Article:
|Coconino County Search and Rescue Flagstaff Unit, Inc.|
Flagstaff Unit earns MRA Wilderness Search, Technical Rock Rescue, and Alpine Search and Rescue Certification.
Saturday, August 14, 2011, Coconino County Search and Rescue conducted a mock search and rescue operation for two missing hikers. The exercise simulated the segmented search phase. After the subjects were located, a simulated medical situation was resolved by participants. The exercise was monitored by MRA representatives who granted the Flagstaff Unit MRA certification in Wilderness Search.
On October 9, the Rock Rescue Team earned Technical Rescue Certification during a series of tests conducted near Sedona.
The Final certification was tested on March 6, 2012, when the unit conducted a mock avalanche search and rescue near Snowbowl.
Thanks to all visiting MRA members for taking the time to conduct the test and provide insight into improving our operations.
Technical Resce Dry Suit donars and SAR Volunteers below from right to left:
Sgt. Aaron Dick, Bruce Crozier, Bart Thompson, Tom James, Brian Kolb, Mike Purcell, SAR Volunteer Randy Marlatt (modeling the suit), Mayor Jerry Nabours, Mike Gouhin, Nicole Janosco, and J.R. Reinhart.
The Coconino County Sheriff's Search and Rescue Unit is a volunteer arm of the Sheriff's Office involved in performing the Sheriff's statutorily mandated function of conducting or coordinating search and rescue operations within the county. Search and Rescue operations are supervised by a deputy assigned as the Search and Rescue Coordinator. The Unit is trained by the Sheriff's Office to provide vital search and rescue services to the second largest county in the nation, which encompasses approximately 18,600 square miles of diverse and sometimes very remote rugged terrain.
Over the past two years the Coconino County Sheriff’s Search and Rescue Unit has seen an increase in technical canyon rescues including the Insomnia Canyon rescue that occurred on August 13 and 14, 2011. The technical canyon environment requires some specialized personal protective equipment for rescuers to operate safely in that environment. One of those pieces of equipment is a dry suit. The dry suit allows the rescuer to keep their insulating layers dry while working in wet environments such as the pools often encountered in technical slot canyons. The technical slot canyon environment is often cold and wet which places the rescuer at risk for hypothermia while conducting strenuous rescue operations. This spring the Flagstaff Sunrise Rotary Club and the Flagstaff Noon Lions Club donated funds to the Coconino County Sheriff’s Search and Rescue Unit to purchase four dry suits for canyon rescue and other water rescue operations. The generous donation will allow rescuers to operate more safely in hazardous environments to accomplish the mission encapsulated in the search and rescue motto “so that others may live.”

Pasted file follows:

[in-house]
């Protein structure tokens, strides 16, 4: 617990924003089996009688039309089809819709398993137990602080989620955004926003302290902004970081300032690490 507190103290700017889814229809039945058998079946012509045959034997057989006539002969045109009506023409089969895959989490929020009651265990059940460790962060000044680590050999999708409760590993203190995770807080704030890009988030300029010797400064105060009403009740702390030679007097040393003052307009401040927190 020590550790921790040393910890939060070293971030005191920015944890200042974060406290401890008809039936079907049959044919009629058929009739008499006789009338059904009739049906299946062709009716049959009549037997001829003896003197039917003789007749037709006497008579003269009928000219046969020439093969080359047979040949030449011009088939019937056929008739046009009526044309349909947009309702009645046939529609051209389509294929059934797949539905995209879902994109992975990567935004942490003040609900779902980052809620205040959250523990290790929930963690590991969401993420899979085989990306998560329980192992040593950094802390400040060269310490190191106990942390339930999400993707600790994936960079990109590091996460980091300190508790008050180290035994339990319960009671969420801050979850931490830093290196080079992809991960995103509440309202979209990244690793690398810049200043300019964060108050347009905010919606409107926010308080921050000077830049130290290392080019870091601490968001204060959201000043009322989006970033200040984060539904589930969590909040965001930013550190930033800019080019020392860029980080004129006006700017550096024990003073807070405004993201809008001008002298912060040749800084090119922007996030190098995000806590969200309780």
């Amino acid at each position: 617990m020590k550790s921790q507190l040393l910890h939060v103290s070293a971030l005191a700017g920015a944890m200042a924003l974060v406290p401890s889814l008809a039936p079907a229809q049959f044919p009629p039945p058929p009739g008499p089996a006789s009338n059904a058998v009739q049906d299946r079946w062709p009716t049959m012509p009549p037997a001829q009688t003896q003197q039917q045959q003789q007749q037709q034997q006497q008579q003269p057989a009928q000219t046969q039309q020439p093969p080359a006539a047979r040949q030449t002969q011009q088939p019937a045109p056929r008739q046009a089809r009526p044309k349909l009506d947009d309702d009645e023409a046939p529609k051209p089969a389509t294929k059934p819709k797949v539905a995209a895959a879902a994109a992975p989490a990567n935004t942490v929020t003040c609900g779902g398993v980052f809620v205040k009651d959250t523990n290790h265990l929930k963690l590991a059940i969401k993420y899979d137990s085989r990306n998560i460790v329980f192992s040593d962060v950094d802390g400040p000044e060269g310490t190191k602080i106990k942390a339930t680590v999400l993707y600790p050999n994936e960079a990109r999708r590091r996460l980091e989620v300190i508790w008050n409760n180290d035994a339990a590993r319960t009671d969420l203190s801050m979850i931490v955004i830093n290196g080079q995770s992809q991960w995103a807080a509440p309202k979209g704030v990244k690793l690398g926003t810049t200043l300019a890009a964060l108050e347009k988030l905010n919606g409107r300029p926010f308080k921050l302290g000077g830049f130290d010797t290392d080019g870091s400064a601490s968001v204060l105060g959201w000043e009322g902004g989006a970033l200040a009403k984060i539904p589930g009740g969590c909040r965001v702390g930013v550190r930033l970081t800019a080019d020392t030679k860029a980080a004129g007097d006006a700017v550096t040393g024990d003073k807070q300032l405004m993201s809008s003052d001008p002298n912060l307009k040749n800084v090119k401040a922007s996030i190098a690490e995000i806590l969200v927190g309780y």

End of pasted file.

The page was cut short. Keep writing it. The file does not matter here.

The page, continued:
The following video production sponsored by the U.S. Forest Service, Kachina Peaks Avalanche Center, Coconino County Sheriff's Search and Rescue and Arizona Snowbowl addresses the dangers of avalanche in and around the Kachina Peaks Wilderness. The 8 minute video explains the resources necessary to safely enjoy the winter backcountry.